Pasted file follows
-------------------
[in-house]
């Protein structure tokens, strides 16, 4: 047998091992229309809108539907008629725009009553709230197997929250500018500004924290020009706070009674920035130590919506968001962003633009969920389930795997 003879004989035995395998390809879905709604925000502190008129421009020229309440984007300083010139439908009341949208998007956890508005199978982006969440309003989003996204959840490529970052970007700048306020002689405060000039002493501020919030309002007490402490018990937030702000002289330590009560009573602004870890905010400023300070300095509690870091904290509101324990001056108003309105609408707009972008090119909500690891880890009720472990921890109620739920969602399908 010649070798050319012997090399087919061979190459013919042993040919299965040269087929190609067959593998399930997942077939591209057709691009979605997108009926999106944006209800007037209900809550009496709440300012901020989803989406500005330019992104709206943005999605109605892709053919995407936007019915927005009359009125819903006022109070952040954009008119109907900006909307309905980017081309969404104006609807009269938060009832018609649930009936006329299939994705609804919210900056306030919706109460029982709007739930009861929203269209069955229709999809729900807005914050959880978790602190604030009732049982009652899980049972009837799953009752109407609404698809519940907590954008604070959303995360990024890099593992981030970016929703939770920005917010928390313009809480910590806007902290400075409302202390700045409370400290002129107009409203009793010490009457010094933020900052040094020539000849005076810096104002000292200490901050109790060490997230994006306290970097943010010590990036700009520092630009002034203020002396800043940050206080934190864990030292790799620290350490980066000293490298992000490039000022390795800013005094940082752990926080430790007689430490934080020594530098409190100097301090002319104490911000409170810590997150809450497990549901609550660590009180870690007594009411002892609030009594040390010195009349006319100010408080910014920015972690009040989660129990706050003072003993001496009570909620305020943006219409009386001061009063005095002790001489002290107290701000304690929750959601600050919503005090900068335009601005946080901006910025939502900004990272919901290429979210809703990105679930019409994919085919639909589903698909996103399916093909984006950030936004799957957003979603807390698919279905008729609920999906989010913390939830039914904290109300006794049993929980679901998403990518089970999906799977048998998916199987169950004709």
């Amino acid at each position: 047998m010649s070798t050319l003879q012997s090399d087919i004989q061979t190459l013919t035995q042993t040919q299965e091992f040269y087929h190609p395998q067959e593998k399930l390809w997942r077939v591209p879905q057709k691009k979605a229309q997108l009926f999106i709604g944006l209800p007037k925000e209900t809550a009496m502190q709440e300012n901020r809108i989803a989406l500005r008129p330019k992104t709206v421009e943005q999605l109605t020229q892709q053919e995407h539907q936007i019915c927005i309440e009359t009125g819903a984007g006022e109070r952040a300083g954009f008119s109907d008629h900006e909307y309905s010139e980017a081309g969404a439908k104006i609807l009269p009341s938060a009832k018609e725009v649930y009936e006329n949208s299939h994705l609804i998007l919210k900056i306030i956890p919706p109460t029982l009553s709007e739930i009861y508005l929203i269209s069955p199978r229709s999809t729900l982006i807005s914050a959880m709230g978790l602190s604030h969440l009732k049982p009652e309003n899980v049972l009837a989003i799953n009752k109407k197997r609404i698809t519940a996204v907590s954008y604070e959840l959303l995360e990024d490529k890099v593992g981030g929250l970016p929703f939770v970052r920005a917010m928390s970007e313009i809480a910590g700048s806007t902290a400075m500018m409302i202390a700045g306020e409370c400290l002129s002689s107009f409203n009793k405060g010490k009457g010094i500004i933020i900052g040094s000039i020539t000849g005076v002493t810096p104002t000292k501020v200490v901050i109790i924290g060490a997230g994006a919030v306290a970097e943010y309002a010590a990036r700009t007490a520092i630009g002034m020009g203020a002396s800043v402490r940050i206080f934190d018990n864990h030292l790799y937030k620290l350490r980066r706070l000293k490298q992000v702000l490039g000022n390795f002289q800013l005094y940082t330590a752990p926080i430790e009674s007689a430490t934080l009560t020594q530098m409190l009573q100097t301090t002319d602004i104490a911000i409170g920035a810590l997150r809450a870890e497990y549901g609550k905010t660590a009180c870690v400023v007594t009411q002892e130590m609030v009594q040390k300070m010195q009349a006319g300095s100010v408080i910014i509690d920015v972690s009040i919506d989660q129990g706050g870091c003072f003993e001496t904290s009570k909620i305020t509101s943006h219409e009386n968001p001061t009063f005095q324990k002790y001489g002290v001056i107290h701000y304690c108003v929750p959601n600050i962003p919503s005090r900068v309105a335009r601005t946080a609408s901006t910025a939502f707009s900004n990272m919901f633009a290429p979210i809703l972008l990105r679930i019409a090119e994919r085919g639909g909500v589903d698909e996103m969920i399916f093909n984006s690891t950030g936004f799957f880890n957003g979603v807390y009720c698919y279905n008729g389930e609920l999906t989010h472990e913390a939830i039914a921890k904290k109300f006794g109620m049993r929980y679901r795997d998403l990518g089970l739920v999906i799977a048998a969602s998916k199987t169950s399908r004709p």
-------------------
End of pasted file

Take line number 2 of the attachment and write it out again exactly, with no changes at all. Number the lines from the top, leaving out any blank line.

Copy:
């Protein structure tokens, strides 16, 4: 047998091992229309809108539907008629725009009553709230197997929250500018500004924290020009706070009674920035130590919506968001962003633009969920389930795997 003879004989035995395998390809879905709604925000502190008129421009020229309440984007300083010139439908009341949208998007956890508005199978982006969440309003989003996204959840490529970052970007700048306020002689405060000039002493501020919030309002007490402490018990937030702000002289330590009560009573602004870890905010400023300070300095509690870091904290509101324990001056108003309105609408707009972008090119909500690891880890009720472990921890109620739920969602399908 010649070798050319012997090399087919061979190459013919042993040919299965040269087929190609067959593998399930997942077939591209057709691009979605997108009926999106944006209800007037209900809550009496709440300012901020989803989406500005330019992104709206943005999605109605892709053919995407936007019915927005009359009125819903006022109070952040954009008119109907900006909307309905980017081309969404104006609807009269938060009832018609649930009936006329299939994705609804919210900056306030919706109460029982709007739930009861929203269209069955229709999809729900807005914050959880978790602190604030009732049982009652899980049972009837799953009752109407609404698809519940907590954008604070959303995360990024890099593992981030970016929703939770920005917010928390313009809480910590806007902290400075409302202390700045409370400290002129107009409203009793010490009457010094933020900052040094020539000849005076810096104002000292200490901050109790060490997230994006306290970097943010010590990036700009520092630009002034203020002396800043940050206080934190864990030292790799620290350490980066000293490298992000490039000022390795800013005094940082752990926080430790007689430490934080020594530098409190100097301090002319104490911000409170810590997150809450497990549901609550660590009180870690007594009411002892609030009594040390010195009349006319100010408080910014920015972690009040989660129990706050003072003993001496009570909620305020943006219409009386001061009063005095002790001489002290107290701000304690929750959601600050919503005090900068335009601005946080901006910025939502900004990272919901290429979210809703990105679930019409994919085919639909589903698909996103399916093909984006950030936004799957957003979603807390698919279905008729609920999906989010913390939830039914904290109300006794049993929980679901998403990518089970999906799977048998998916199987169950004709």